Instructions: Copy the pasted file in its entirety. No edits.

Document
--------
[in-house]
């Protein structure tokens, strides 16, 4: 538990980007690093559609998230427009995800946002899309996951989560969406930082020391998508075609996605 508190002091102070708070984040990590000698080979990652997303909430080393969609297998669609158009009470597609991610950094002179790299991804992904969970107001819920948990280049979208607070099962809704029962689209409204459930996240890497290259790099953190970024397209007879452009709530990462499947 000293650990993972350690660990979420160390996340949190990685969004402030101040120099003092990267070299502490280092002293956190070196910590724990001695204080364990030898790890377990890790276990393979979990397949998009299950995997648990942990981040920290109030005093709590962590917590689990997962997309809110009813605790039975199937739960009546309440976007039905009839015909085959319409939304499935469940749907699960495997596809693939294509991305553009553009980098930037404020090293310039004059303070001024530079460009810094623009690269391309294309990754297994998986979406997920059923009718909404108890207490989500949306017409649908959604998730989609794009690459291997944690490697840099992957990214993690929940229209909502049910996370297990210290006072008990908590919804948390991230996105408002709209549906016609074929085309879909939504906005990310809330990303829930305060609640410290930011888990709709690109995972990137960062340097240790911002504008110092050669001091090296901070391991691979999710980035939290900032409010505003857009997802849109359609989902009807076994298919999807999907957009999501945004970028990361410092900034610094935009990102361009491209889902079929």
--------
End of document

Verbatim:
[in-house]
């Protein structure tokens, strides 16, 4: 538990980007690093559609998230427009995800946002899309996951989560969406930082020391998508075609996605 508190002091102070708070984040990590000698080979990652997303909430080393969609297998669609158009009470597609991610950094002179790299991804992904969970107001819920948990280049979208607070099962809704029962689209409204459930996240890497290259790099953190970024397209007879452009709530990462499947 000293650990993972350690660990979420160390996340949190990685969004402030101040120099003092990267070299502490280092002293956190070196910590724990001695204080364990030898790890377990890790276990393979979990397949998009299950995997648990942990981040920290109030005093709590962590917590689990997962997309809110009813605790039975199937739960009546309440976007039905009839015909085959319409939304499935469940749907699960495997596809693939294509991305553009553009980098930037404020090293310039004059303070001024530079460009810094623009690269391309294309990754297994998986979406997920059923009718909404108890207490989500949306017409649908959604998730989609794009690459291997944690490697840099992957990214993690929940229209909502049910996370297990210290006072008990908590919804948390991230996105408002709209549906016609074929085309879909939504906005990310809330990303829930305060609640410290930011888990709709690109995972990137960062340097240790911002504008110092050669001091090296901070391991691979999710980035939290900032409010505003857009997802849109359609989902009807076994298919999807999907957009999501945004970028990361410092900034610094935009990102361009491209889902079929």